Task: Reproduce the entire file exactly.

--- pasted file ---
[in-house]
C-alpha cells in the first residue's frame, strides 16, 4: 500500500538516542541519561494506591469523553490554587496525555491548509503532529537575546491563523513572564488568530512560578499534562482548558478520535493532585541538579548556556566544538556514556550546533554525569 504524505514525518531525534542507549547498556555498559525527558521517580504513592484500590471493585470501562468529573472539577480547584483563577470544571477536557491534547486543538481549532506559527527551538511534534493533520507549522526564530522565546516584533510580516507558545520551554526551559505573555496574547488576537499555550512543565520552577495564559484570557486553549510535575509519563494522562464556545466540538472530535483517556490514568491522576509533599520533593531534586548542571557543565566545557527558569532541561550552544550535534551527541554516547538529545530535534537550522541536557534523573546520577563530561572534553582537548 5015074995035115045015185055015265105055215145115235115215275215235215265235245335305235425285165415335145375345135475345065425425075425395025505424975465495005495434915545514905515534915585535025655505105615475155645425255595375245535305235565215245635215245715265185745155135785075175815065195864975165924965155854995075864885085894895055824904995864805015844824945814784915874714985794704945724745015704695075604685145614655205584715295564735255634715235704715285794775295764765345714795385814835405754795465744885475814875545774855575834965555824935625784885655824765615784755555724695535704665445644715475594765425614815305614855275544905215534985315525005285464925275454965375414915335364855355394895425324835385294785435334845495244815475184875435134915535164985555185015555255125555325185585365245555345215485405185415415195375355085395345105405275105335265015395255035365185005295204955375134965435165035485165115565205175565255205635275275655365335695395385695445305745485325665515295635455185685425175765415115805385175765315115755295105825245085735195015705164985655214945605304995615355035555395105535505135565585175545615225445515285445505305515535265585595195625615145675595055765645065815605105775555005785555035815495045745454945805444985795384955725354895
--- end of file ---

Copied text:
[in-house]
C-alpha cells in the first residue's frame, strides 16, 4: 500500500538516542541519561494506591469523553490554587496525555491548509503532529537575546491563523513572564488568530512560578499534562482548558478520535493532585541538579548556556566544538556514556550546533554525569 504524505514525518531525534542507549547498556555498559525527558521517580504513592484500590471493585470501562468529573472539577480547584483563577470544571477536557491534547486543538481549532506559527527551538511534534493533520507549522526564530522565546516584533510580516507558545520551554526551559505573555496574547488576537499555550512543565520552577495564559484570557486553549510535575509519563494522562464556545466540538472530535483517556490514568491522576509533599520533593531534586548542571557543565566545557527558569532541561550552544550535534551527541554516547538529545530535534537550522541536557534523573546520577563530561572534553582537548 5015074995035115045015185055015265105055215145115235115215275215235215265235245335305235425285165415335145375345135475345065425425075425395025505424975465495005495434915545514905515534915585535025655505105615475155645425255595375245535305235565215245635215245715265185745155135785075175815065195864975165924965155854995075864885085894895055824904995864805015844824945814784915874714985794704945724745015704695075604685145614655205584715295564735255634715235704715285794775295764765345714795385814835405754795465744885475814875545774855575834965555824935625784885655824765615784755555724695535704665445644715475594765425614815305614855275544905215534985315525005285464925275454965375414915335364855355394895425324835385294785435334845495244815475184875435134915535164985555185015555255125555325185585365245555345215485405185415415195375355085395345105405275105335265015395255035365185005295204955375134965435165035485165115565205175565255205635275275655365335695395385695445305745485325665515295635455185685425175765415115805385175765315115755295105825245085735195015705164985655214945605304995615355035555395105535505135565585175545615225445515285445505305515535265585595195625615145675595055765645065815605105775555005785555035815495045745454945805444985795384955725354895